My partner and I opened a store together over a year ago, it is a 50/50 and since we were not getting along, we decided to dissolve the business and she was going to open up her own store in that same location. We only had two weeks to go, she got in a hurry I guess and changed the locks on the store doors, changed the credit card machine to directly deposit into her personal account, and I am out now in the cold. Our names are on everything together, the tenant lease, bus license, etc., except for one important license which was the resale license, see I have another store 30 min from this one and I own that by myself, named this store after that one - how can she run the store with me not there when I hold the license not her? HELP ME SOMEBODY GET HER OUT!!!!!
Disagreements between partners can be very dicey situations particularly where there is no written agreement governing the partnership.
You should strongly consider working with an attorney to navigate through the situation and also to memorialize all of the decisions between you and your partner, especially who has rights to the licenses originally procured for your partnership. Ultimately, everything that the two of you decide should be reduced to writing as to avoid any confusion.
Further, often partners overlook the reality that both of their names are on certain documents such as leases, and that both remain on the hook for a breach of the lease in the event that the partner remaining in the location does fulfill his or her obligations. A lawyer would be able to help you negotiate out of the lease, or provide some sort of indemnification between former partners.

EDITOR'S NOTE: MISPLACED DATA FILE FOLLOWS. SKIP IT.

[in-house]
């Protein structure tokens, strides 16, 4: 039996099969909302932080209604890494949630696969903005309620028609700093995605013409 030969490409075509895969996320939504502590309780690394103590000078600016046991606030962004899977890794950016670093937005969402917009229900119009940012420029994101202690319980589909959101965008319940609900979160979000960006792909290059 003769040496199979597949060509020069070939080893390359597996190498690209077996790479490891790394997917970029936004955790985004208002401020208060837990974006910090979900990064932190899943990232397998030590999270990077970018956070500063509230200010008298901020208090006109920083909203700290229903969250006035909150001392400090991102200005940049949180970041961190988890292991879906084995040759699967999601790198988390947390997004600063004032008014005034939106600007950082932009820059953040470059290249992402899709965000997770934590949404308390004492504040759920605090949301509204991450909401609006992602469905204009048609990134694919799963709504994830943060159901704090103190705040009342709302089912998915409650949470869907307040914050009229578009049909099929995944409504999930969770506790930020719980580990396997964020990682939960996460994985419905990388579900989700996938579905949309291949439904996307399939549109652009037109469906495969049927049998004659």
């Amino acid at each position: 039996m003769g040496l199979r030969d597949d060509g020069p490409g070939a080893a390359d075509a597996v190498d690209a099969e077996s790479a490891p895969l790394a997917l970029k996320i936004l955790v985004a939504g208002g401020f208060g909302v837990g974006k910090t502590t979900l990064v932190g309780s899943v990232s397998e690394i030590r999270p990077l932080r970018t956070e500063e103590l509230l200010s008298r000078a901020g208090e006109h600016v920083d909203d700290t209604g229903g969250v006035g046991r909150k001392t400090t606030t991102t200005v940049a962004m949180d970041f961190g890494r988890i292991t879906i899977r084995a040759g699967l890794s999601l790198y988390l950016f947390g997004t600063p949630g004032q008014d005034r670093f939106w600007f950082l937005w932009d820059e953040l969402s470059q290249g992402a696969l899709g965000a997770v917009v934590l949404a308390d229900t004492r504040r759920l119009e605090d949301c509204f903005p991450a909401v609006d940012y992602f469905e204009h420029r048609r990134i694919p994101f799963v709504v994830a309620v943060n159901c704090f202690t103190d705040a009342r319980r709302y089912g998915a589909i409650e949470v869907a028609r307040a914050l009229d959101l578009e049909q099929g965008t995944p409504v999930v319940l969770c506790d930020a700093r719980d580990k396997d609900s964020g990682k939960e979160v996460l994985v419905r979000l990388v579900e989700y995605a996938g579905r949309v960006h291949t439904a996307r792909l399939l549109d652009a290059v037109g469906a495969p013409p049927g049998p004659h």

The information in this posting is for general information purposes only. No part of this posting should be taken as legal advice for any individual case or situation. This information is not intended to create, and receipt or viewing of this information does not constitute, an attorney-client relationship.
You should consult with a business law attorney as soon as possible to assist you with this dispute before it gets further out of control. Oral agreements are enforceable, but it is more difficult to prove the terms of the agreement when it is not in writing.
This is an ideal situation for mediation, whether in our geographical region or via one of the many low cost or free "conference call" mediaiton services. The key here is to move forward in a process that allows for a fair and reasonable transition....any questions?
Shawn Jackson ESQ. (707) 584-4529
Business Development Attorney EMAIL: Attorneys@CaliforniaBusinessDevelopment.com
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